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Altruism as Existence

20 February, 2012

2:34 pm
Alexandria, Virginia

Our existence is dependent on two conditions, which together, I call mutual validation. The idea here is for me to completely exist as a person I must be observed and I must be aware of the observation (that is, I must in turn observe the observation).

First, we must be observed. Our existence is only partial as long as people are unaware of the existence. Take my neighbours, for example, their behaviour should be dependent on the existence of the other people in the building. If they are aware of the others they limit the behaviour accordingly. Music is kept at a reasonable volume, voices are not unnecessarily raised, garbage is cleaned up. The awareness of the other means their behaviour is altered, in other words the other person’s existence is validated by the fact they have had direct influence on the neighbour’s behaviour. But if our neighbours play their music at excessive volume, leave trash outside the door, and they host an all night mosh pit and kegger in the hallway, then we don’t exist. They are not aware of us, we have no influence on their behaviour and we are as good as ghosted.

We see this also in discussions, for example a misogynist is telling a joke about women when he notices I am in the room and he elects not to tell the joke. My existence as a person, specifically a female person, has just been validated because it has had an impact on another person. If the misogynist told the joke to me in order to offend me, I would also exist because their behaviour has been altered, albeit negatively, by my presence. If, however, the misogynist is sitting at a table with a male colleague and me and he tells the joke to the male colleague without considering my potential reaction (positive or negative), I have been erased and thus do not exist.

It is also necessary for us to observe this acknowledgement. If we are not aware of the other person thinking of us then we have invalidated their existence. If their existence has been invalidated then there is nothing they can do to validate our existence, thus by denying the other person existence we deny ourself existence. So, if you are thinking of your Mum and she is thinking if you, you are engaged in mutual validation and are holding each other’s place in the world. But, if you are thinking of your mum and she is unaware of your thinking of her those thoughts have no substantial abilities, they do not impact the other person and have been erased, become non-existential.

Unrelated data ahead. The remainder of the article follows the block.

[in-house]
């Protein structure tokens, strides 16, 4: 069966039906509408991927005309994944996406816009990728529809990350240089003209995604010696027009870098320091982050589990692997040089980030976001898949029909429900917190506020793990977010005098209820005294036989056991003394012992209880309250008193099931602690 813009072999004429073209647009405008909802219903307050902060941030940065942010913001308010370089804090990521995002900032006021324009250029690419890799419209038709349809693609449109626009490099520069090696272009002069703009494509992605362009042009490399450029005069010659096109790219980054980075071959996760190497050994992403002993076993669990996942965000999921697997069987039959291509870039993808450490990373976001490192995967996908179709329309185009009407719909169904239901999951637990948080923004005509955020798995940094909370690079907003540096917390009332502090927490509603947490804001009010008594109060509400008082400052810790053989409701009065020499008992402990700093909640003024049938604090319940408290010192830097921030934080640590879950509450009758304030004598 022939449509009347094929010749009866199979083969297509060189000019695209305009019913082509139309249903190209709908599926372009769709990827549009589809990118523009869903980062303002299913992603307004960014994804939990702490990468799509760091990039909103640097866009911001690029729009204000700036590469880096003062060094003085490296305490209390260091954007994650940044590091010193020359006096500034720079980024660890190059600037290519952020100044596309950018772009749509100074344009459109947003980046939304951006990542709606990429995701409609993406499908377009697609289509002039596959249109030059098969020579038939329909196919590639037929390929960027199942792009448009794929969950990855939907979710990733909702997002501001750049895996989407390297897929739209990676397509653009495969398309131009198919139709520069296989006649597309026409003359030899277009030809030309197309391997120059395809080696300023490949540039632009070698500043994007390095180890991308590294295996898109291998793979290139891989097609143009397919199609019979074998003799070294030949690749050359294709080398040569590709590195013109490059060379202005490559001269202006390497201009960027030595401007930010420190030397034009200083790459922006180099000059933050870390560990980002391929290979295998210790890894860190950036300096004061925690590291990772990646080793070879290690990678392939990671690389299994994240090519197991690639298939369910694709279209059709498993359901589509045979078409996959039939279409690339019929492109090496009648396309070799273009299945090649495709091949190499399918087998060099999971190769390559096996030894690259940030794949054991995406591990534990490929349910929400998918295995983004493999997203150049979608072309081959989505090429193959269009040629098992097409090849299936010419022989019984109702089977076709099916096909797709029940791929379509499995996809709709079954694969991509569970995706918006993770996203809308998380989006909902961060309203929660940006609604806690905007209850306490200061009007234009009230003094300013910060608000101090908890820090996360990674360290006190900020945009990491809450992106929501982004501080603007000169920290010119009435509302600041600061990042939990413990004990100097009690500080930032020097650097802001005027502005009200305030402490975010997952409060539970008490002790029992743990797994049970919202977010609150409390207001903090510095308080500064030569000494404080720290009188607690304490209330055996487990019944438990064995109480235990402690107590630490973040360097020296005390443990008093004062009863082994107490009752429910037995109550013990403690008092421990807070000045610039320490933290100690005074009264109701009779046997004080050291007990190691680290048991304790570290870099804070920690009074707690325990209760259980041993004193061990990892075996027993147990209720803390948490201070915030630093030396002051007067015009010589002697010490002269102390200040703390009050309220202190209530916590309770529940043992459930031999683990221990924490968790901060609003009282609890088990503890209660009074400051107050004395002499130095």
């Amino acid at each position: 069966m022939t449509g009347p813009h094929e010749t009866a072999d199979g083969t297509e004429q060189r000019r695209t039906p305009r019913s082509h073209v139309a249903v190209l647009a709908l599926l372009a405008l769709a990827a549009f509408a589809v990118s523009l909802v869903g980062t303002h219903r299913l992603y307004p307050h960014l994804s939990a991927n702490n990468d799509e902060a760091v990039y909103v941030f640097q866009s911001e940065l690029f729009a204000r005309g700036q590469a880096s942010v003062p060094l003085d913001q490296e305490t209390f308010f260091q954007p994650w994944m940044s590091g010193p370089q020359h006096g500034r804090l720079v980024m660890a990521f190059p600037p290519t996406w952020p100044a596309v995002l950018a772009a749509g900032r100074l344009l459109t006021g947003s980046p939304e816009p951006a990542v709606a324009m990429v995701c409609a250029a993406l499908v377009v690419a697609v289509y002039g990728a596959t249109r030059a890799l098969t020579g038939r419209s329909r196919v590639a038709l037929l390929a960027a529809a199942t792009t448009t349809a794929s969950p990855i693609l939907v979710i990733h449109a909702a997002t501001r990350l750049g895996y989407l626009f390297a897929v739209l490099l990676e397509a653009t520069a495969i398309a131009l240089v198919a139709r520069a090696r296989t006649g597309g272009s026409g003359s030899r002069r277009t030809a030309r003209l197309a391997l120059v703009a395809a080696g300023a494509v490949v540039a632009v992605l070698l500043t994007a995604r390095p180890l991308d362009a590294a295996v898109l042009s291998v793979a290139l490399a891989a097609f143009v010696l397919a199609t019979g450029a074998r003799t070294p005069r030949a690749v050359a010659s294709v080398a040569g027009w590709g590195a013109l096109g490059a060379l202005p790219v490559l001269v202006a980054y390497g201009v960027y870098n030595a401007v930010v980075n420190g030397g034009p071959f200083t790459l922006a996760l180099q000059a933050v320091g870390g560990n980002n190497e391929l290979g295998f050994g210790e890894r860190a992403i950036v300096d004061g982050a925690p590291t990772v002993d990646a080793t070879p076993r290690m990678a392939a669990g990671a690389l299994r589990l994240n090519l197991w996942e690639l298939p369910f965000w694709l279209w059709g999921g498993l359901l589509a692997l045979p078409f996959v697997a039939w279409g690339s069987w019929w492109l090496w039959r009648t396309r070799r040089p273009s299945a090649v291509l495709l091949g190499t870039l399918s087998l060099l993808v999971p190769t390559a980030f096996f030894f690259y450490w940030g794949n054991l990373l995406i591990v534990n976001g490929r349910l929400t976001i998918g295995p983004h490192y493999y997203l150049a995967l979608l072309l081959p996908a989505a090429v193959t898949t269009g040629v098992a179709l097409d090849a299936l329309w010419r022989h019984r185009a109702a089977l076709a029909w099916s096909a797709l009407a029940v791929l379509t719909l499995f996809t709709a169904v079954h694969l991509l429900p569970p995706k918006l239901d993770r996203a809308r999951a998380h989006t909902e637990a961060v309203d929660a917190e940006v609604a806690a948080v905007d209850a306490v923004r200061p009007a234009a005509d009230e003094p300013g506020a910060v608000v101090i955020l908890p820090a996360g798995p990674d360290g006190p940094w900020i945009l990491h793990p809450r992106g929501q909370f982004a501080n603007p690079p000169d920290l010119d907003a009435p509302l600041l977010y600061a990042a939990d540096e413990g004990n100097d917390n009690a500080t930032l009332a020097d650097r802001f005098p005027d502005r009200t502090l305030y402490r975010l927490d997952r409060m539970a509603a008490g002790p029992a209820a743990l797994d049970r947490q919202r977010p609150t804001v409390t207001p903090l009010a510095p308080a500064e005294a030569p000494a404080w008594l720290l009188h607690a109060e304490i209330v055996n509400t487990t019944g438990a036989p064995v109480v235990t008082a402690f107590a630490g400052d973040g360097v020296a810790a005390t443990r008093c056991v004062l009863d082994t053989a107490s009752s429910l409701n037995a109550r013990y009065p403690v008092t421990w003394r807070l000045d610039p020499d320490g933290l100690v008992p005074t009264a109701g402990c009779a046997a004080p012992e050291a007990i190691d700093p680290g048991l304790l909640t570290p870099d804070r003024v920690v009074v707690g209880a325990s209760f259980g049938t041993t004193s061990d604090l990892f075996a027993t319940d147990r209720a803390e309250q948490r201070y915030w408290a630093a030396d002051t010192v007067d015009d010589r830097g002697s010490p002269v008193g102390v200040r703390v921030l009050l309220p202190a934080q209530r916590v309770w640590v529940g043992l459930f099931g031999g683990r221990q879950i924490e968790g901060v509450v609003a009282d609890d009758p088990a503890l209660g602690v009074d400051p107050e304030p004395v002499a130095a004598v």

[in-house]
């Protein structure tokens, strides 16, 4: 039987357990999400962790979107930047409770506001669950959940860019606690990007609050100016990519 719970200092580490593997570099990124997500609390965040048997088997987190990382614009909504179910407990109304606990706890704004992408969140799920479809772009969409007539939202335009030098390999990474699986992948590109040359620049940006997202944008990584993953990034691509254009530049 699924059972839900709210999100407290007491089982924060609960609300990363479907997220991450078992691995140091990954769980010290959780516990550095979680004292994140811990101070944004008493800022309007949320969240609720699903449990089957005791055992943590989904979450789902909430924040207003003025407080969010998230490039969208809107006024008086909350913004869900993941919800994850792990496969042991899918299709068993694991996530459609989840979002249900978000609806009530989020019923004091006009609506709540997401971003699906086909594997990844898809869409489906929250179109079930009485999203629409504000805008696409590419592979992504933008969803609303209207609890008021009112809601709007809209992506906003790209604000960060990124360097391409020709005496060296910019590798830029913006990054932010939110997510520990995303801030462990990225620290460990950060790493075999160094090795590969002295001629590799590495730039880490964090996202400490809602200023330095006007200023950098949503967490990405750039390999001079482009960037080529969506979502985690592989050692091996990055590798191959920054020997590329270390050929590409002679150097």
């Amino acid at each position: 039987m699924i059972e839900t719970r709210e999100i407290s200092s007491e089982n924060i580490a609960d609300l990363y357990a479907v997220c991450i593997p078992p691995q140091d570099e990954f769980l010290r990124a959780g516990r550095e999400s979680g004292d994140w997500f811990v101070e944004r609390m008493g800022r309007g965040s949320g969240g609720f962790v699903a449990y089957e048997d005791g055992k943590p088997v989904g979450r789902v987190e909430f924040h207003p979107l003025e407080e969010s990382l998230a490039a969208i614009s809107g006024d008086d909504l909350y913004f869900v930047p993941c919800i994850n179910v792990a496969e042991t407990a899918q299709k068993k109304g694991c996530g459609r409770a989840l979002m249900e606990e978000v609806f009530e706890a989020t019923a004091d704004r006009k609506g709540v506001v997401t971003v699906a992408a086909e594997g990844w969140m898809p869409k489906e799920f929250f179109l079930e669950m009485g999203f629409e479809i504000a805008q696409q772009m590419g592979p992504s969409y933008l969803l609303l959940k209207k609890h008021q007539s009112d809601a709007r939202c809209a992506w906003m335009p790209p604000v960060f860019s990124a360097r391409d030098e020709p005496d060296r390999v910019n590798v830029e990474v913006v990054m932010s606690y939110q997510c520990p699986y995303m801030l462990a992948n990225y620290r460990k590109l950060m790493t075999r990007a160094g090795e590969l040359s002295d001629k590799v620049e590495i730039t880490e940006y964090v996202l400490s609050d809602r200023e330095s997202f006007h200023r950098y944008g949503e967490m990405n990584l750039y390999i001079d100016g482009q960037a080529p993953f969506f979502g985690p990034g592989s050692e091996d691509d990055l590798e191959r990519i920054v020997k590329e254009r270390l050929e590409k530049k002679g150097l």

I have not left my flat in three days. Because I have been unobserved by others my existence in the world is negated. I must interact with another being capable of perception to sustain my existence. So, I post a blog or a Facebook message. This message is seen by others and they reply or choose to “like” the post, which I then see. Now I exist, because I have had an impact outside of myself and I have observed the results of that impact, I have been validated and validated in return. Along those lines, when my cat is meowing for supper and I feed him, I again exist. But if I write someone and they do not respond, even though they have read the email, my existence is not sustained because I am unaware of the interaction with what I have put out as an extension of self. Likewise, should I choose to ignore the cat, his existence is denied and by denying him existence he is unable to validate my existence and thus through neglect of him I become less.

This speaks volumes to the idea of being in community and how we treat one another. When we assign value to the other person we are in turn assigning value to ourselves. By meeting another person where they are at we impact them, the impact is observed, and we observe the results of that impact. In other words altruism is literally the key to our survival, it affords the greatest possible positive reaction, which in turn gives us the greatest degree of validation and we exist as people.

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